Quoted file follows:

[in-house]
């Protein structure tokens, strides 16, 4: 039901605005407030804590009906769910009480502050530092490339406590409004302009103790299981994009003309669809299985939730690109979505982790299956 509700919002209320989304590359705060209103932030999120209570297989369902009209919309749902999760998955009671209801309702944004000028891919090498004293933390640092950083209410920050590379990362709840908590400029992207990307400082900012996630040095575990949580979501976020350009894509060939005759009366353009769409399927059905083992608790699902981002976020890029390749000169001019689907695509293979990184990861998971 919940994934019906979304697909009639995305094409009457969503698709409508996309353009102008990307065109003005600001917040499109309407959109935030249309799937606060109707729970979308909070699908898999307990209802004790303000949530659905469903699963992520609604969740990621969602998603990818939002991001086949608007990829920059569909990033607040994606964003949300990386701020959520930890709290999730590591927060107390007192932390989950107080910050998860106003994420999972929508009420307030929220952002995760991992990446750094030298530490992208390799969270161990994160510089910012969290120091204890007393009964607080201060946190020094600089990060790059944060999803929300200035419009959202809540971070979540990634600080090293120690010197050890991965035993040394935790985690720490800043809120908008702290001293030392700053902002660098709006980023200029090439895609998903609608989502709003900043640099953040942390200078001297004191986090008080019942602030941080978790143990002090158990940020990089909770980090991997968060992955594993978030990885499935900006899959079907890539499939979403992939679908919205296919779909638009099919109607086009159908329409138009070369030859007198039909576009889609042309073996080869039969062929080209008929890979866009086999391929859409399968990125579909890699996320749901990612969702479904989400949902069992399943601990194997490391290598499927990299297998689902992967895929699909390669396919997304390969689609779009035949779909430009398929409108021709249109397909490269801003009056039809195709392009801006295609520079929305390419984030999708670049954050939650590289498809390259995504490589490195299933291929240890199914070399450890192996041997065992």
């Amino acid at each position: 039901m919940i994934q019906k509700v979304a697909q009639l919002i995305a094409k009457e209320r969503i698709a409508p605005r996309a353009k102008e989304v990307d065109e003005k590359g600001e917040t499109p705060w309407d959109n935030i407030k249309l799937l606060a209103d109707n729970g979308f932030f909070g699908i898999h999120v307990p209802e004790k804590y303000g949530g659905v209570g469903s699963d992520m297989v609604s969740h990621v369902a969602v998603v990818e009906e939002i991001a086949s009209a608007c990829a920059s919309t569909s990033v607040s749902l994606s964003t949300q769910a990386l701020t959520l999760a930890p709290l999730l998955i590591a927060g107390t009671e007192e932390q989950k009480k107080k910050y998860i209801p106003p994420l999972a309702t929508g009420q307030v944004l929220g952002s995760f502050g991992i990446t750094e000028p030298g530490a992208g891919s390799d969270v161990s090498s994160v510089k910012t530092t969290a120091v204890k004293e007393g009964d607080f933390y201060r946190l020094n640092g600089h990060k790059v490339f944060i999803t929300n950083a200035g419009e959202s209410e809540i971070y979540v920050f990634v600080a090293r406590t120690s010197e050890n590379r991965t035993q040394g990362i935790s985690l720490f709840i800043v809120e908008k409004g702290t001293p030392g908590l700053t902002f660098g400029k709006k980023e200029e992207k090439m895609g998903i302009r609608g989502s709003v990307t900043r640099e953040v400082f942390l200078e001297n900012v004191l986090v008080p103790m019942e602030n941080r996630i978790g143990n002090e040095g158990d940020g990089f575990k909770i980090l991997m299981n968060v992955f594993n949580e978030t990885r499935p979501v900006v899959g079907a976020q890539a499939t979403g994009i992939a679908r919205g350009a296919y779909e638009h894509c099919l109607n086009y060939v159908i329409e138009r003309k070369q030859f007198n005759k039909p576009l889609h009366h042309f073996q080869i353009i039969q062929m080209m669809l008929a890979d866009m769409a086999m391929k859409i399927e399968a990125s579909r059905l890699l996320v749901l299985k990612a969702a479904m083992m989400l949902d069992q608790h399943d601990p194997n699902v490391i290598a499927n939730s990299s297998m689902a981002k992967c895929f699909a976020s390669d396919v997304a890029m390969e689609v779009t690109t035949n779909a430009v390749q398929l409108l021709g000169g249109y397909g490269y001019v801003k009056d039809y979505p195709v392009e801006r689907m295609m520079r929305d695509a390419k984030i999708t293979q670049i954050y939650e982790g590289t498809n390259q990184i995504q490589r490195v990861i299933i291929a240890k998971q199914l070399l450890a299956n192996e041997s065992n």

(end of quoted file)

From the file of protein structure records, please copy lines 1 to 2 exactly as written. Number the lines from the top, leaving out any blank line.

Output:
[in-house]
């Protein structure tokens, strides 16, 4: 039901605005407030804590009906769910009480502050530092490339406590409004302009103790299981994009003309669809299985939730690109979505982790299956 509700919002209320989304590359705060209103932030999120209570297989369902009209919309749902999760998955009671209801309702944004000028891919090498004293933390640092950083209410920050590379990362709840908590400029992207990307400082900012996630040095575990949580979501976020350009894509060939005759009366353009769409399927059905083992608790699902981002976020890029390749000169001019689907695509293979990184990861998971 919940994934019906979304697909009639995305094409009457969503698709409508996309353009102008990307065109003005600001917040499109309407959109935030249309799937606060109707729970979308909070699908898999307990209802004790303000949530659905469903699963992520609604969740990621969602998603990818939002991001086949608007990829920059569909990033607040994606964003949300990386701020959520930890709290999730590591927060107390007192932390989950107080910050998860106003994420999972929508009420307030929220952002995760991992990446750094030298530490992208390799969270161990994160510089910012969290120091204890007393009964607080201060946190020094600089990060790059944060999803929300200035419009959202809540971070979540990634600080090293120690010197050890991965035993040394935790985690720490800043809120908008702290001293030392700053902002660098709006980023200029090439895609998903609608989502709003900043640099953040942390200078001297004191986090008080019942602030941080978790143990002090158990940020990089909770980090991997968060992955594993978030990885499935900006899959079907890539499939979403992939679908919205296919779909638009099919109607086009159908329409138009070369030859007198039909576009889609042309073996080869039969062929080209008929890979866009086999391929859409399968990125579909890699996320749901990612969702479904989400949902069992399943601990194997490391290598499927990299297998689902992967895929699909390669396919997304390969689609779009035949779909430009398929409108021709249109397909490269801003009056039809195709392009801006295609520079929305390419984030999708670049954050939650590289498809390259995504490589490195299933291929240890199914070399450890192996041997065992």